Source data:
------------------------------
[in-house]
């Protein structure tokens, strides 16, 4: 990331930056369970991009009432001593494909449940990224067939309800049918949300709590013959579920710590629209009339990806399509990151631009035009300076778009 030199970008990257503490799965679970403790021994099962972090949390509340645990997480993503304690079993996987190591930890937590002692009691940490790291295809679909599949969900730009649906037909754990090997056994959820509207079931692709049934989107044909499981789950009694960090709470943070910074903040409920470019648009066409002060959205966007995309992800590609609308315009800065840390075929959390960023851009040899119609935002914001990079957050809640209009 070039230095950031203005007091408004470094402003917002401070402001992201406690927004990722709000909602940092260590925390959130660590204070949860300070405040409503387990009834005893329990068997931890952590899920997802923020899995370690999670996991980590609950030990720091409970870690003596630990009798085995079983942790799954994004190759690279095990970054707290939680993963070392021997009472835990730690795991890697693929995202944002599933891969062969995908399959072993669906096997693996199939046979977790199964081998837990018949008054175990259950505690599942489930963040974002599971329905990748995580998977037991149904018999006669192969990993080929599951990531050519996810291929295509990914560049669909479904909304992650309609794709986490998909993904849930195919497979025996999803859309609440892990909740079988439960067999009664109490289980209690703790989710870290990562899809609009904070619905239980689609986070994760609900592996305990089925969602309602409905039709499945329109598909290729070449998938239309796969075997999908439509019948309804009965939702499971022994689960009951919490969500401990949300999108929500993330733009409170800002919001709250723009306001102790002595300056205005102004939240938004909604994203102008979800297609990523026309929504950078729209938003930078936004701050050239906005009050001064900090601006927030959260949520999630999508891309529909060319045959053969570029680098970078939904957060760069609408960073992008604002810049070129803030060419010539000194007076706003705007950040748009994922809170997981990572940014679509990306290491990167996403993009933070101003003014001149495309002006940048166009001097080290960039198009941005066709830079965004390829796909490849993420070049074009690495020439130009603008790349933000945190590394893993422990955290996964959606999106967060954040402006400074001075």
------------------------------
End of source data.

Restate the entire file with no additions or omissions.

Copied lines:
[in-house]
């Protein structure tokens, strides 16, 4: 990331930056369970991009009432001593494909449940990224067939309800049918949300709590013959579920710590629209009339990806399509990151631009035009300076778009 030199970008990257503490799965679970403790021994099962972090949390509340645990997480993503304690079993996987190591930890937590002692009691940490790291295809679909599949969900730009649906037909754990090997056994959820509207079931692709049934989107044909499981789950009694960090709470943070910074903040409920470019648009066409002060959205966007995309992800590609609308315009800065840390075929959390960023851009040899119609935002914001990079957050809640209009 070039230095950031203005007091408004470094402003917002401070402001992201406690927004990722709000909602940092260590925390959130660590204070949860300070405040409503387990009834005893329990068997931890952590899920997802923020899995370690999670996991980590609950030990720091409970870690003596630990009798085995079983942790799954994004190759690279095990970054707290939680993963070392021997009472835990730690795991890697693929995202944002599933891969062969995908399959072993669906096997693996199939046979977790199964081998837990018949008054175990259950505690599942489930963040974002599971329905990748995580998977037991149904018999006669192969990993080929599951990531050519996810291929295509990914560049669909479904909304992650309609794709986490998909993904849930195919497979025996999803859309609440892990909740079988439960067999009664109490289980209690703790989710870290990562899809609009904070619905239980689609986070994760609900592996305990089925969602309602409905039709499945329109598909290729070449998938239309796969075997999908439509019948309804009965939702499971022994689960009951919490969500401990949300999108929500993330733009409170800002919001709250723009306001102790002595300056205005102004939240938004909604994203102008979800297609990523026309929504950078729209938003930078936004701050050239906005009050001064900090601006927030959260949520999630999508891309529909060319045959053969570029680098970078939904957060760069609408960073992008604002810049070129803030060419010539000194007076706003705007950040748009994922809170997981990572940014679509990306290491990167996403993009933070101003003014001149495309002006940048166009001097080290960039198009941005066709830079965004390829796909490849993420070049074009690495020439130009603008790349933000945190590394893993422990955290996964959606999106967060954040402006400074001075």